David MacKay
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Fixing the button bar connector

(see part 3 of the FAQ at http://www.geocities.com/SiliconValley/8130/faq.htm, UK faq site, local copy here
15.jpg ( 168 K) : Step one: battery compartment removed. If you are doing the button bar surgery, you should remove the backup battery, but you won't need to remove the main batteries. If you leave the batteries connected then during the surgery you may get strange bleeps and screen patterns happening, so it is probably best to disconnect them, unless your set-up takes a long time to restore.
16.jpg ( 168 K) : The battery connector released from its retaining tab, but not disconnected from the body.
17.jpg ( 176 K) : Rather uninteresting view when battery compartment removed.
01.jpg ( 200 K) : After removal of the keyboard cover. (I did this by lifting out the front, next to the space bar, first, then easing the back out.)
18.jpg ( 192 K) : Removing the keyboard cover.
19.jpg ( 160 K) and 20.jpg ( 168 K) : The back of the keyboard cover is held down by a total of six tabs; the edge ones point backwards and the centre ones hook downwards. This is why `considerable force' is needed at this point.
02.jpg ( 256 K) : After removal of the keys. When I removed the battery compartment, my button bar bowed out under the strain of the springs. I think it might have been a good idea to remove the springs. WARNING: When I proceeded with the surgery for the button bar, my left hinge broke.
09.jpg ( 240 K) : WARNING: when lifting up the keyboard cover, ONLY insert your tools in the dead centre, where there is a dimple in the circuit board. Preferably use a blunter plastic instrument. Notice I used a metal screwdriver, and at the tricky moment when lifting the keyboard cover's two prongs out, I scratched the circuit board underneath. No real damage done, but if I had been clumsier, it could have been terminal, I guess.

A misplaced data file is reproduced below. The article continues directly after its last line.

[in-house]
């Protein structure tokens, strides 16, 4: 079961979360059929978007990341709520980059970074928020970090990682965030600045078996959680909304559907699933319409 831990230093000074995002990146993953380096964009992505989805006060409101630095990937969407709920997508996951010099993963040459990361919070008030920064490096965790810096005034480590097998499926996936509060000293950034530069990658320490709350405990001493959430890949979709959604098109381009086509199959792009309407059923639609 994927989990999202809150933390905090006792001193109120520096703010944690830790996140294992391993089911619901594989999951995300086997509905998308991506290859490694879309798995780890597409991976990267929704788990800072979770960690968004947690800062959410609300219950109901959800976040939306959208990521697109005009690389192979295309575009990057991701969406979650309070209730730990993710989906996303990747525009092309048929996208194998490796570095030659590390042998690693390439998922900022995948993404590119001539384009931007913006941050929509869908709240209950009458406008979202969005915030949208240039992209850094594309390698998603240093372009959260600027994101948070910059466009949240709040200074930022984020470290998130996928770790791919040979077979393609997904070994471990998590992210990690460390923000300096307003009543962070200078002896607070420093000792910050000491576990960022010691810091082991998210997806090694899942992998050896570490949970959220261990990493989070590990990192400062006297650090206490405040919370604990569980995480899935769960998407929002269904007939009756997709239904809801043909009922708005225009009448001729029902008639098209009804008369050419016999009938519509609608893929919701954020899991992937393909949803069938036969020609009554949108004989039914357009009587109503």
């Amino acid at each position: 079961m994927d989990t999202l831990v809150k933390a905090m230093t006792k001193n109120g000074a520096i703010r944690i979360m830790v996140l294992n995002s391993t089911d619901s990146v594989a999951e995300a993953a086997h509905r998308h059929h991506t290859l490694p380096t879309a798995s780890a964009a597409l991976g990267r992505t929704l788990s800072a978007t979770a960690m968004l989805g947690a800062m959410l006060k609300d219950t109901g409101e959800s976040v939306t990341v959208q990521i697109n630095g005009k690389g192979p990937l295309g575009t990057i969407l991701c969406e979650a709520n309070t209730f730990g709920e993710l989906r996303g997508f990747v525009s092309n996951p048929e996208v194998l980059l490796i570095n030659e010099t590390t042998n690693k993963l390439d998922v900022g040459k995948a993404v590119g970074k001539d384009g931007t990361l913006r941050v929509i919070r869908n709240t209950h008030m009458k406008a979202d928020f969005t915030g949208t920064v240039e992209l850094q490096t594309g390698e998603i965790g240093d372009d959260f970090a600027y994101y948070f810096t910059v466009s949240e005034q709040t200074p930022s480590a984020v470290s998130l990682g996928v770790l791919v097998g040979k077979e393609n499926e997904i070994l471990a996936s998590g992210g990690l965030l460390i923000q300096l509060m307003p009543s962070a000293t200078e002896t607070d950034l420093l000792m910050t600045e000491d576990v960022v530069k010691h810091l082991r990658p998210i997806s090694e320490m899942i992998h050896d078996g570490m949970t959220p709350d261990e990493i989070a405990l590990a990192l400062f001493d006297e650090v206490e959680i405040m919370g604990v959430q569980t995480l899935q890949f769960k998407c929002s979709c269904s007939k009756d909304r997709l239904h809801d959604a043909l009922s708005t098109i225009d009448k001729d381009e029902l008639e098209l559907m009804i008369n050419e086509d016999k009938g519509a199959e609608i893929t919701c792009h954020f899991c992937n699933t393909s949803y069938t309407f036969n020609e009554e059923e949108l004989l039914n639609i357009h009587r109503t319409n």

04.jpg ( 168 K) : WARNING: When I lifted the main circuit board, my port protector popped out. Maybe the FAQ could give advice on how to prevent it from so popping. My guess is it might help to tape the protector back, but I couldn't see how the spring fitted into things. I left this out when I reassembled. Here is a picture by mikehughes showing how the spring should be fitted - The right angled end fits into the small hole and the tiny "lip" on the plastic part hooks over the pcb. It forms a kind of "runner" to keep it on.
03.jpg ( 200 K) : After lifting the main circuit board. Note the blue connector strip which is hanging loose. Note also the main top to bottom connectors in white. The blue connector should go back in the centre white connector at the bottom front.
05.jpg ( 184 K) : Another view of the blue connector. Note the tabs on the white connector underneath, which are sticking up. They compress back in, as you see later.
06.jpg ( 208 K) : another view
07.jpg ( 184 K) : Feeding the blue connector into its hole. This was tricky.
08.jpg ( 200 K) : This blue connector is not home yet.
21.jpg ( 176 K) : I found it helped to attach a piece of tape to the blue connector, to pull on it. I pulled with my fingers and with a pair of plastic tweezers at the same time. Notice I have pushed down the two little white ears in the white connector.

Site last modified Tue Dec 27 09:27:43 GMT 2011